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Small-town Italy: Urbino

Walking the cobblestone streets in Urbino.
Walking the cobblestone streets in Urbino.

Urbino, a former center of culture during the Renaissance, has largely been forgotten by tourists due to its location in the Marche region of Italy. But, despite having far fewer visitors than its more glamorous rivals of the period, Florence and Siena, Urbino’s beauty is comparable to any hill town in Tuscany or Umbria.

A UNESCO World Heritage site, Urbino has stagnated culturally and economically since the 16th century – which has contributed to its status as one of the best preserved Renaissance towns in the country. With its narrow winding medieval streets and striking collection of 15th-century buildings, a visit here is probably the closest you’ll come to getting in a time machine and being transported back to that period. As you walk up the narrow streets of this walled city, it doesn’t take a great stretch of the imagination to visualize locals in period dress.

Duke Federico da Montefeltro brought the Renaissance to Urbino in 1450, 50 years after its birth in Florence. He built the primary attraction in town, the Ducal Palace, and attracted some of the finest artists, poets, scholars and architects of the time to join him there. A dedicated patron of the arts, Federico was Urbino’s answer to the Medicis.

The Ducal Palace is still around and worth visiting; the Galleria Nazionale delle Marche within the palace contains some of the finest paintings produced during the Renaissance, including some important works by the local master, Raphael.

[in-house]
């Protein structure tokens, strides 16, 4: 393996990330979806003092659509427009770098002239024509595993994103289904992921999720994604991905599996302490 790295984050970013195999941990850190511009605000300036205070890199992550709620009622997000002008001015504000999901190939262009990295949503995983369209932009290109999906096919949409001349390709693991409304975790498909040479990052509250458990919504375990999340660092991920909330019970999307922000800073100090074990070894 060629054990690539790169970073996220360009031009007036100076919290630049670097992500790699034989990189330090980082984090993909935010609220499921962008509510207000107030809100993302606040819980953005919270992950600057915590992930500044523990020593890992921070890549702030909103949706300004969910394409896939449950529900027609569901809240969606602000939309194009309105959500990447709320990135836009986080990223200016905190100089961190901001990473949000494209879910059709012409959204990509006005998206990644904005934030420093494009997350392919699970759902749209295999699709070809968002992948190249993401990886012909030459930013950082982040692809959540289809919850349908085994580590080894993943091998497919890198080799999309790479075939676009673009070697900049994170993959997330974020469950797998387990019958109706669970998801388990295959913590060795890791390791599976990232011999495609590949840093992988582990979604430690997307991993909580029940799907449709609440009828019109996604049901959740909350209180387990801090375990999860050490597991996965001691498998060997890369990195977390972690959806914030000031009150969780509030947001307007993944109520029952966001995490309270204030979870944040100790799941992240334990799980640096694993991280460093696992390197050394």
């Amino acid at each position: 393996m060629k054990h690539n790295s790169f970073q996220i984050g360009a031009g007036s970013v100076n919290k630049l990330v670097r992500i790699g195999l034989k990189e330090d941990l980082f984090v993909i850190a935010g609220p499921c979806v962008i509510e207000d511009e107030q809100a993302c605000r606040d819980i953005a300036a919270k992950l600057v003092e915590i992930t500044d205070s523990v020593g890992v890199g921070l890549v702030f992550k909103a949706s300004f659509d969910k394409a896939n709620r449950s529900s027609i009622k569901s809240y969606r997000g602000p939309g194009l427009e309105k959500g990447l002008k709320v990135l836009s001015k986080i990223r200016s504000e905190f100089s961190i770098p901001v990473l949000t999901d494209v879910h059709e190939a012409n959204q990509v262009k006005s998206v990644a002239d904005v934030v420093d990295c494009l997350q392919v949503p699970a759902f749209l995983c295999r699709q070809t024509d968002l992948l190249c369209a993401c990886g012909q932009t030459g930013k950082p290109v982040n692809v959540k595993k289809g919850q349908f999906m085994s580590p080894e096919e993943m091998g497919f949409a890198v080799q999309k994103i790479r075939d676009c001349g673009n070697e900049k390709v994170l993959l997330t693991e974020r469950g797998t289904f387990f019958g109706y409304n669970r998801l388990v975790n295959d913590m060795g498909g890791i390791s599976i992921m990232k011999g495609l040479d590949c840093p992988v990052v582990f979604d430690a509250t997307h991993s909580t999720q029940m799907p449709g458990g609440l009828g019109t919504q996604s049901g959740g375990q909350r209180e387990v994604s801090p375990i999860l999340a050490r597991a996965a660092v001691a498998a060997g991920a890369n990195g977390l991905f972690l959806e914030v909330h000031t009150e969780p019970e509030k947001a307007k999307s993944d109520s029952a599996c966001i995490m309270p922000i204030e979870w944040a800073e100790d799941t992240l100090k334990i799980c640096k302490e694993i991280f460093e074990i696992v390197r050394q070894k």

Another town attraction, the Oratory of St. John (San Giovanni in Italian) (left), has some amazing frescoes lining its interior walls, particularly a massive, mesmerizing one of the Crucifixion. To get there, just follow the signs near the main square.

Looking out on the medieval town and surrounding valley.

While visiting Urbino, be sure to hike up to the fortress area for a magnificent overlook of the town’s skyline. I paused for several minutes to appreciate the unique architecture framed by green and golden hills in the background. A warm summer afternoon breeze wafted gently and a light rain began to fall. Then, just as I began to turn down the pathway back toward the central plaza, a loud crack of thunder hit, followed by the ringing of church bells. A quintessential and transcendent Italian hill town moment indeed!

Urbino piazza café.

The prime attraction of Urbino is the town itself. Buy a gelato and wander through the narrow streets (top). It’s a great town for walking or just sitting and watching the locals. There are several outdoor cafes where you can relax with a drink and soak up the ambience.

Urbino is still somewhat under the radar for visitors to Italy. Most of the inhabitants are students, and the town’s activities are directed more at them than to the tourists. The attractions here do not compare to those you’ll find in Florence – but it does make a worthwhile day trip, if you‘re staying in Florence or Tuscany and want to see something worthwhile that’s just a bit off the beaten path.